Good time too 😎

    Liked by 1 person

  8. This. Was. Magical. I was right there in the moment with you, pal, clearing the cobwebs and all. I find nothing more mesmerizing than to catch sight of a gorgeous spider web kissed with dew when first morning light hits it. And I *always* think of ‘Charlotte’s Web,’ one of my favorite childhood books…. Love this, DK.

    Liked by 1 person

  9. Christie says:

    Sir David … your early morning kingdom, transcends …I was struck by the way you wove your words, stringing along these lines of reflection, floating on the wonder…of the miracle of it all. Such a fine, piece of writing, Dave! Never stop WONDERING or WRITING… PS: I assume that the spider’s work is placed between, in a vast or slight open area, at a height so to snare flying prey, like a runner in flight :)… his tastes differ from the spiders who’s lines are marvelously constructed closer to the ground. I do marvel, like you of the spiders innate ability to spin, react at lighting speed & survive… living in his world as a champion… // I get tangled when I descend the three stairs to emerge under the grape arbor, where the clothes line runs through (similar to the fishing line “cast in the eddies of the Kootenay river”). … I hang items not needing the strength of the full sun, under the arbor where a cat sometimes stretches out on the bench, next to the basket of sweet flowers occupying the territory of the bench’s western, edge … the array of items hang loosely and occasionally sway in the shade of the summer’s afternoon warmth…as the natural cycle of nature is so industrious, as the summertime garden flourishes, co-existing in balance within the wonder…such a gift..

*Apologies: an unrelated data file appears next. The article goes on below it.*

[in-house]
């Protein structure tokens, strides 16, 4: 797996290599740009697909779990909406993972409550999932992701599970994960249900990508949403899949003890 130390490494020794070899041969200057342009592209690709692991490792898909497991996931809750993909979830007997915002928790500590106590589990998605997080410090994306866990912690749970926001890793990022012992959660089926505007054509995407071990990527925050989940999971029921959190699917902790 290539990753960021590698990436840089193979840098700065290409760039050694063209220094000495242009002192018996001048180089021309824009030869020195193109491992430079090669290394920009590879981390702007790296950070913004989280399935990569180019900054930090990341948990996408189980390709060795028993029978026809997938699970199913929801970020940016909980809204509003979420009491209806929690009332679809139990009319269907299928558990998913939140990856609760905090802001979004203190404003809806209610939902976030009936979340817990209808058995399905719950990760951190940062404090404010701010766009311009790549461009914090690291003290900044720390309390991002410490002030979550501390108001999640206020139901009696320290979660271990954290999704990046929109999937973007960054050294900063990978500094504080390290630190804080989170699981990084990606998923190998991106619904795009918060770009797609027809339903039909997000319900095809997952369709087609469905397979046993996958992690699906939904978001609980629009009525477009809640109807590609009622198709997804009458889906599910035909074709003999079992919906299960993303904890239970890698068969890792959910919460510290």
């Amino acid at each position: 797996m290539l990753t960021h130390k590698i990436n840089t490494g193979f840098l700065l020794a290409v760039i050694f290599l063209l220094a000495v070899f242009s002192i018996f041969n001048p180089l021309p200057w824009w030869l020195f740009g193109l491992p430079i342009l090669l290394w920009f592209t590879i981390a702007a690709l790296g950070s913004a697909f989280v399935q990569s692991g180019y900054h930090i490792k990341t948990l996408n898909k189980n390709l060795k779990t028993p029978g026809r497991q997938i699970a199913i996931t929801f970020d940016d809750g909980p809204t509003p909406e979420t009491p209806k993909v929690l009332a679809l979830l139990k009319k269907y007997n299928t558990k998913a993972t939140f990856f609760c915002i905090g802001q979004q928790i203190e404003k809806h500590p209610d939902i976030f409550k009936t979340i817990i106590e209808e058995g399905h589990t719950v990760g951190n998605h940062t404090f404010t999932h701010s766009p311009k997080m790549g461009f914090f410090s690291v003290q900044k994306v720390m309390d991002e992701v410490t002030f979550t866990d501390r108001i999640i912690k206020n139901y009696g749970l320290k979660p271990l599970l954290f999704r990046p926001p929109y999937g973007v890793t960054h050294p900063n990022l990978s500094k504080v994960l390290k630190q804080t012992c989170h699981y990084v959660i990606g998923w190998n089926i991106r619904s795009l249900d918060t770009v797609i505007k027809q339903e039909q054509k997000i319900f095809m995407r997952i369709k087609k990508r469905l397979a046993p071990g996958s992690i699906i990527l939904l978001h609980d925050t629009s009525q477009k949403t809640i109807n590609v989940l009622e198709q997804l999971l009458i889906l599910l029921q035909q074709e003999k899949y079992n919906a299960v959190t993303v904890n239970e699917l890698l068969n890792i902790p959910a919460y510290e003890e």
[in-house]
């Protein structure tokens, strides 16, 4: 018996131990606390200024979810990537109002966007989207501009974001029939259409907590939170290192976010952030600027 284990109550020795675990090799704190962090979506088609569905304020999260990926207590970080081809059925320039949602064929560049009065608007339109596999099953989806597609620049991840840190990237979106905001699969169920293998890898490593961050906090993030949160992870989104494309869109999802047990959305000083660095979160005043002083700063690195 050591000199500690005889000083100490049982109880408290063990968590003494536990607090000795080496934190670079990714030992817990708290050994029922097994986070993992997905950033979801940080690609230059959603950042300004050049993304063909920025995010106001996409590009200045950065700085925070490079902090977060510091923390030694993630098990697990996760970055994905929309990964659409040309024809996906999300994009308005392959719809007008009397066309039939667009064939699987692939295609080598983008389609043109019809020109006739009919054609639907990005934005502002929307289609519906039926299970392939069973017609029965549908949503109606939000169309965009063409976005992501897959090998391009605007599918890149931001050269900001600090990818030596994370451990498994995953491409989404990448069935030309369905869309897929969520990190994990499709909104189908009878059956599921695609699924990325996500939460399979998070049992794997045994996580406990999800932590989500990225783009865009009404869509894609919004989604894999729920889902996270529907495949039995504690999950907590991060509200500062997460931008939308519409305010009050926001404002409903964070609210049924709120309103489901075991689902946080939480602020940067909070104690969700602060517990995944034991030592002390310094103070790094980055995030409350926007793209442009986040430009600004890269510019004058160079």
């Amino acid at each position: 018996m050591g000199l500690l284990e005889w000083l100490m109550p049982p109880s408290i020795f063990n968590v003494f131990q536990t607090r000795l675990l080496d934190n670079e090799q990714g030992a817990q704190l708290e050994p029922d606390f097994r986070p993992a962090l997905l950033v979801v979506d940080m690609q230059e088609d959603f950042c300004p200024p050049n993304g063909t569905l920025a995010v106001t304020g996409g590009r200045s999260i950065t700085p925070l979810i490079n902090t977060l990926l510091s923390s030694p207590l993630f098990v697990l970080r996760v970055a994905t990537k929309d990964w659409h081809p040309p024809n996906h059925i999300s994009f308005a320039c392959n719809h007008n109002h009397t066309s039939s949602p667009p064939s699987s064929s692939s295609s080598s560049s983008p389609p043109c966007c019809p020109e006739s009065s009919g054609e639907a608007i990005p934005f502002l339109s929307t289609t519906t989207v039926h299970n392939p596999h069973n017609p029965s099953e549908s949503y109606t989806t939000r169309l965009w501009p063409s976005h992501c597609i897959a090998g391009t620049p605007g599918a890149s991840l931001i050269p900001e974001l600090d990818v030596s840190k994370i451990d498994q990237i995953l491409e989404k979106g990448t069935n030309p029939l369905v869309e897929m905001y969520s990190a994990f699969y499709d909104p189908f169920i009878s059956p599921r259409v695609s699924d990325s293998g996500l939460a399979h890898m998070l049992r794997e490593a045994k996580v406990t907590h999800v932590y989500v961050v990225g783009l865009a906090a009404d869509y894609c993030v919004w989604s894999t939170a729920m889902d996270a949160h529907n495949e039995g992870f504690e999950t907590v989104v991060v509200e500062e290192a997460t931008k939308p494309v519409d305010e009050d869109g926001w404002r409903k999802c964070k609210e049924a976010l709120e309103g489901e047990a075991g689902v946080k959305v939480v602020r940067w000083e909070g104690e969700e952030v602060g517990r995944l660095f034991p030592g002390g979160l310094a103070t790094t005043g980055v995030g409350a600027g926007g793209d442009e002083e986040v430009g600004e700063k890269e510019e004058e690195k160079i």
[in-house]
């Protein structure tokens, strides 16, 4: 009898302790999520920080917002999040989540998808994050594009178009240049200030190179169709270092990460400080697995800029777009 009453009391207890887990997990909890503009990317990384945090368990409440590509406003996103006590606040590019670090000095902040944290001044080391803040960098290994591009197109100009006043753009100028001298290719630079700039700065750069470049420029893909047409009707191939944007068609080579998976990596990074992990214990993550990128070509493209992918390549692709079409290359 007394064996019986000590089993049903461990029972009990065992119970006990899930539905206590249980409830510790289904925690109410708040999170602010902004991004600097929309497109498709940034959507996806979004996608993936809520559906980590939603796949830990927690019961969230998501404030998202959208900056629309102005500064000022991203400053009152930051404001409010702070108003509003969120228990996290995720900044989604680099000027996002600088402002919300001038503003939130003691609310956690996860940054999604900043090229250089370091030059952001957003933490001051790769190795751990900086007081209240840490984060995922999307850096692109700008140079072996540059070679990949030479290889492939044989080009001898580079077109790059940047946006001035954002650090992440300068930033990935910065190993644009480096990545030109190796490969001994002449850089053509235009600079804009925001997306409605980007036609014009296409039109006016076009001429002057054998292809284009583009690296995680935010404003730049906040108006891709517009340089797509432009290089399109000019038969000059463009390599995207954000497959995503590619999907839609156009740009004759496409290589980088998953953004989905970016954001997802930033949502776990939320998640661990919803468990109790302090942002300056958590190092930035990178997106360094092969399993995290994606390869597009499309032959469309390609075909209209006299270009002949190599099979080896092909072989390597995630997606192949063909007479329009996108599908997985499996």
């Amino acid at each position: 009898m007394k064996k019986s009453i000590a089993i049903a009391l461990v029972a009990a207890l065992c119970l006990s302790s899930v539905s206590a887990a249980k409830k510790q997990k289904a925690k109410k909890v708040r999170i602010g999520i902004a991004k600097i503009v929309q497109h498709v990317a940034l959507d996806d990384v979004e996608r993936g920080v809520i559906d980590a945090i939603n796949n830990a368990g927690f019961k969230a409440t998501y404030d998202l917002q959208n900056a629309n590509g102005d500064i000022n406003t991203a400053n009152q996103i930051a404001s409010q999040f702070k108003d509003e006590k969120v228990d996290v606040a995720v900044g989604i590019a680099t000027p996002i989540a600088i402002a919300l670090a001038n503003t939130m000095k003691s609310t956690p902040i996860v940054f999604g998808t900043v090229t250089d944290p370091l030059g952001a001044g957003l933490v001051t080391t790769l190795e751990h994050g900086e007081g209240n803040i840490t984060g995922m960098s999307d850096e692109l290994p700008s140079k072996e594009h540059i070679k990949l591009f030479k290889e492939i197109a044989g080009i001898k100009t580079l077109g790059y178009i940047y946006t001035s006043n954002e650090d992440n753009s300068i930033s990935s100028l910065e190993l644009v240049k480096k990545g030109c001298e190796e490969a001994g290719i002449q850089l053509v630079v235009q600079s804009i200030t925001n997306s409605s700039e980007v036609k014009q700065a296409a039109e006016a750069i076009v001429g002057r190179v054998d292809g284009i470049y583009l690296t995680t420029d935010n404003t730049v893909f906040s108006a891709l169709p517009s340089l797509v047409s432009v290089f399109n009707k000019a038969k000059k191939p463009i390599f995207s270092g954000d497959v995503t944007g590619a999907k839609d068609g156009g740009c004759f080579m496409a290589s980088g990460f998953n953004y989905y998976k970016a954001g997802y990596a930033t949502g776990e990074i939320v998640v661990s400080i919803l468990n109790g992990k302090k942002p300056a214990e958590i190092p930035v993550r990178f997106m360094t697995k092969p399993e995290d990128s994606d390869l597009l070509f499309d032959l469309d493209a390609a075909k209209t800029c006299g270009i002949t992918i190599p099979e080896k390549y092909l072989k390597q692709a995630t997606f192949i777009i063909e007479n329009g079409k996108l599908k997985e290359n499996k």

Liked by 1 person

  10. ah, what tangled web we weave…. (and break through)

    Liked by 2 people

  11. I’m still trying to figure out how the strand survives the two-lane highway after imagining a fantastic spiderman type of leap to place it in the first place… Sorry, no sympathy for your “capture” I’m totally impressed with the spider 🙂

    Liked by 1 person

  12. Every summer I get webs between my mailbox & my neighbor’s doorbell. I only looked once to see how big a spider had to be to want hands and fingers. Huge. The answer was, “Huge.”

    Liked by 1 person